Is health care a luxury or a necessity?

I ask this question in economic terms.  Luxury goods are defined as goods that increase as a share of a person’s (or country’s) budget as income increases; necessity goods are defined as goods that decrease as a share of a person’s (or country’s) budget as income increases.  There is actually mixed evidence on the topic with some studies saying luxury (Kleiman, 1974; Leu, 1986Newhouse, 1977) and others saying necessity (Baltagi & Moscone, 2010; Di Matteo, 2003; Farag et al., 2012,; Parkin, McGuire, & Yule, 1987).

A paper by Shaikh and Gandjour (2018) tries to answer this question using an instrumental variables strategy outlined in a paper by Brückner (2013).  A simplistic approach would run a regression of GDP per capita on pharmaceutical spending.  However, there may be reverse causality if higher pharmaceutical spending improves long-term health and thus GDP improves.  To address this issue, the authors use international tourist spending as an instrument for GDP.  The authors use data on pharmaceutical spending from the WHO’s World Medicines Situation 2011Medicine Expenditures’ annex and GDP per capita data from World Bank Open Data or the IMF’s World Economic Outlook database.  The authors find that: 

income elasticity of public pharmaceutical expenditure is greater than unity in the full sample…[however], GDP per capita has a statistically significant positive effect on pharmaceutical spending only for highincome countries…

In short, public pharmaceutical spending is a luxury good.

The authors also find that pharmaceutical spending has a negative effect on GDP per capita.  At first glance this is surprising.  If people are healthier, shouldn’t GDP per capita improve.  In some cases, the answer is likely yes.  In other cases, while increased pharmaceutical spending would increase GDP, it may not increase GDP per capita.  Consider the example where all people die at age 70.  Assume that a new drug expands life expectancy to age 80 and also increases productivity by 20%.  In the table below, under the low pharmaceutical spending case, GDP is $100,000 and GDP per capita among the 2 people alive is $50,000.  With high pharmaceutical spending, overall GDP increases by 20% to $120,000, but GDP/capita falls by 20% to $40,000 since the elderly man who would have died at age 70 is now alive.  Further, the likely effect of pharmaceutical spending on GDP may take a long time to appear, for instance treatments that improve the health of children will increase school achievement and likely long-run earnings.  In short, the story is more complicated than it seems.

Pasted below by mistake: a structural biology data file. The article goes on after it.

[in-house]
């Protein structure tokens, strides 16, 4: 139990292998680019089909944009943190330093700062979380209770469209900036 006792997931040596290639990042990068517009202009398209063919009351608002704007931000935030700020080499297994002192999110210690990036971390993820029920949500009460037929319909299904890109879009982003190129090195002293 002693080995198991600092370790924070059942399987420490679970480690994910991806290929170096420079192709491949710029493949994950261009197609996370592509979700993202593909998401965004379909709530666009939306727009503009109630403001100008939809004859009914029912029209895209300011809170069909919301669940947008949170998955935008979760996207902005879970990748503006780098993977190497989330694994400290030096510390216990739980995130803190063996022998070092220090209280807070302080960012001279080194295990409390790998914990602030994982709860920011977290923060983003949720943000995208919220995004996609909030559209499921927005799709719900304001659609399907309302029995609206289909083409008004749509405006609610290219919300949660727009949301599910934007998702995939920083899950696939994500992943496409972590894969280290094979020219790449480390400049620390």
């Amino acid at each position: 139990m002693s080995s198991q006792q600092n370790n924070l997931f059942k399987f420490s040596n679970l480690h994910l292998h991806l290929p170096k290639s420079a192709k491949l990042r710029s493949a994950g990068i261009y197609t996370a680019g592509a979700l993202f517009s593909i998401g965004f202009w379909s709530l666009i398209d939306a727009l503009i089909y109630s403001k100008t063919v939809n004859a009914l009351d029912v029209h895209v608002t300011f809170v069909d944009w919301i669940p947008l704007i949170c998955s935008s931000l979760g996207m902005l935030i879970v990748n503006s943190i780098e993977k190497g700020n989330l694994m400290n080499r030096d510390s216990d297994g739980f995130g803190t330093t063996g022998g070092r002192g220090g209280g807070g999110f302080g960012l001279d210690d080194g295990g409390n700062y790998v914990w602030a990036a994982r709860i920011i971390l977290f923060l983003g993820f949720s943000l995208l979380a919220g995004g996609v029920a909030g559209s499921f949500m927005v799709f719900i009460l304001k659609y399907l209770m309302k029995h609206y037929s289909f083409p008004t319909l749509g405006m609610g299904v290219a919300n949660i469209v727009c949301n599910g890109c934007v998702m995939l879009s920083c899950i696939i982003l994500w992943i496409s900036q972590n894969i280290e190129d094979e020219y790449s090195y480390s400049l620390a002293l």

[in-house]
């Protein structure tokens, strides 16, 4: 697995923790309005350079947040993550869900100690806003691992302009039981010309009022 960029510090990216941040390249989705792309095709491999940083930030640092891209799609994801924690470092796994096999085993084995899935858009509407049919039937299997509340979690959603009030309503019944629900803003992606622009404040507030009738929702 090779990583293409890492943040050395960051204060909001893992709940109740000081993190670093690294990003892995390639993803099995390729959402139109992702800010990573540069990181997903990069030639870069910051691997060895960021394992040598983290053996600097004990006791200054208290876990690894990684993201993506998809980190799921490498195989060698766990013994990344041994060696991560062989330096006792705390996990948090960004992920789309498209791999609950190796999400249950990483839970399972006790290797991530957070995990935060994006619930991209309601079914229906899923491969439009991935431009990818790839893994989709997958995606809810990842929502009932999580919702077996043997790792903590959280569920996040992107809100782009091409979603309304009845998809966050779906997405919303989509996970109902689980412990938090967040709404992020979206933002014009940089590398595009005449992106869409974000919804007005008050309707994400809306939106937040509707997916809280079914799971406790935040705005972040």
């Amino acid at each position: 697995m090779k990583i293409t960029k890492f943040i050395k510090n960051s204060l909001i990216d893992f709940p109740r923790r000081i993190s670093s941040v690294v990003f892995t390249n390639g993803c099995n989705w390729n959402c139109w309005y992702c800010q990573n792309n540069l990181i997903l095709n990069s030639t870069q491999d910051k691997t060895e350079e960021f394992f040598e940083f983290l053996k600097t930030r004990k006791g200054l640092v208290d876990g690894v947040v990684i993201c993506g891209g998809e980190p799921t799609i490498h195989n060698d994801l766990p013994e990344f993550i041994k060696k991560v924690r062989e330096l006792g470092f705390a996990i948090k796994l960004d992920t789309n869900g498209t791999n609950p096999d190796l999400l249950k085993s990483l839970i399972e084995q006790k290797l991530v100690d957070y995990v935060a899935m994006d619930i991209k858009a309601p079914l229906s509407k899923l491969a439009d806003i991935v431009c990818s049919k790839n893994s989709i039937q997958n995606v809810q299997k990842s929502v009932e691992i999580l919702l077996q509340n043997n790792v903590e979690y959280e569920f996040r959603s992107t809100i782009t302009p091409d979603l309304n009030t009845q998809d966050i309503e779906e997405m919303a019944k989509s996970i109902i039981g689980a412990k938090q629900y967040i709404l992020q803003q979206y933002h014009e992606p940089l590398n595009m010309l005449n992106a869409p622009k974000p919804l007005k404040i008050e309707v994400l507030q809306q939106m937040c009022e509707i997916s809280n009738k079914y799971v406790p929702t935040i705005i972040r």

Low pharma spending High Pharma Spending
Age 30  $40,000  $48,000
Age 50  $60,000  $72,000
Age 70  dead  $0
Total GDP  $100,000  $120,000
GDP/capita  $50,000 $40,000



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